Russell E. Palmer, chief executive officer of Touche Ross International, will be offered the job of dean of the Wharton School of the University of Pennsylvania, university sources said today.

Palmer was selected at a special search committee meeting this evening after Federal Reserve Chairman Paul A. Volcker turned down the job. Members of the committee had secretly met with Volcker on several occassions to discuss the possibility of his accepting the job.

As recently as this week, Volcker was scheduled to meet with former General Electric Chairman Reginald Jones to discuss the job. According to university sources, the committee offered Volcker a liberal lecture schedule as well as backing for a book he plans to write in an effort to make the university's basic salary structure more attractive.

Volcker's term as chairman of the Fed expires in August. Key Republican leaders in Congress have urged President Reagan to reappoint Volcker to another term as chairman.

The 48-year-old Palmer is expected to accept the offer. Palmer expressed a strong desire to make the switch to academia during several days of interviews with committee members and Wharton school faculty earlier this month.

Palmer joined Touche Ross & Co., one of the nation's Big Eight accounting firms, in 1956 and became a partner 10 years later. He was named managing partner and chief executive officer of Touche Ross & Co. (U.S.) in 1972 and was elevated to his present position as international chief in 1974.

If he accepts the position, Palmer will replace Donald C. Carroll, Wharton's dean since 1972. Carroll recently accepted an offer to become chairman of a British-based multinational computer company for two years, after which he plans to return to Wharton's faculty. Carroll plans to resign as dean in June.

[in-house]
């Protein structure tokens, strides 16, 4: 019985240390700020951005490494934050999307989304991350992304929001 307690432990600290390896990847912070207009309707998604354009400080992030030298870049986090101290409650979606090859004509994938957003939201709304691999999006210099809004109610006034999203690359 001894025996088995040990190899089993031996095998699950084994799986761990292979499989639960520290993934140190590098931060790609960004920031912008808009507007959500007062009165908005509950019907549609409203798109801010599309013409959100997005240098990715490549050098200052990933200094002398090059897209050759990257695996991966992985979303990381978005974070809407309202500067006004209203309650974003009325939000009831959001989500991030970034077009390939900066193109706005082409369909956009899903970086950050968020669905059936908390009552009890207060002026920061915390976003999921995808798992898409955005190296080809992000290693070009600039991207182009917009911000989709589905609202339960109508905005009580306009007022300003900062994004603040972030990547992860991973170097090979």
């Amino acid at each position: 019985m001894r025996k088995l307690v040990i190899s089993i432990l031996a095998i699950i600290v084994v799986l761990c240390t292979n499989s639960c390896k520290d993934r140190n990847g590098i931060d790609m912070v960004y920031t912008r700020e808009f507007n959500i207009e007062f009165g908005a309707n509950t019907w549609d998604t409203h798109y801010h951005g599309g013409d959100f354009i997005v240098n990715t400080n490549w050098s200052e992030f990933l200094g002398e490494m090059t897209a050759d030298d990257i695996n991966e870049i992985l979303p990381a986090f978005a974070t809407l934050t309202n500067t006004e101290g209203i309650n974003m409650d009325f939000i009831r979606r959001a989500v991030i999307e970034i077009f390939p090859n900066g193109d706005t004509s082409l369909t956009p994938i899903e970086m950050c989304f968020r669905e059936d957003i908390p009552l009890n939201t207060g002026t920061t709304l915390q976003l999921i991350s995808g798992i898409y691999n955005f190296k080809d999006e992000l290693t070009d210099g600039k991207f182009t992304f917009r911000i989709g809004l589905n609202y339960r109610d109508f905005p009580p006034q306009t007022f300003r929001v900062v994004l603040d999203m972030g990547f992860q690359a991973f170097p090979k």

"Some members of the search committee were concerned that Palmer had no full-time academic experience, but he impressed everyone so much during the interviews that he was truly our best candidate," said one committee member who asked to remain anonymous. "Wharton is consistently ranked in the top three business schools in America and Palmer tried awfully hard to convince everyone that he can help make it number one."

During the last five years, Palmer, a graduate of Michigan State University, has served on the advisory board of New York University's graduate school of business, Stanford University's Graduate School of Business, Columbia University's School of International and Public Affairs and the University of Connecticut's School of Business Administration. He is director of the Joint Council on Economic Education and a member of the Geneva-based International Management Institute's Advisory Council.

The new dean must take the school through a period of rational consolidation of programs, according to Carroll, whose entrepreneurial drive helped to increase the sponsored research budget at Wharton from $1 million to $12 million annually during his 11 years.

"I encouraged a lot of growth and now we need to make sense out of it all," Carroll said.

"The school grew tremendously under Dean Carroll and after such a fast period of growth, it will be up to a new dean to ask who are we and where are we going," said Jerry Wind, chairman of the search committee.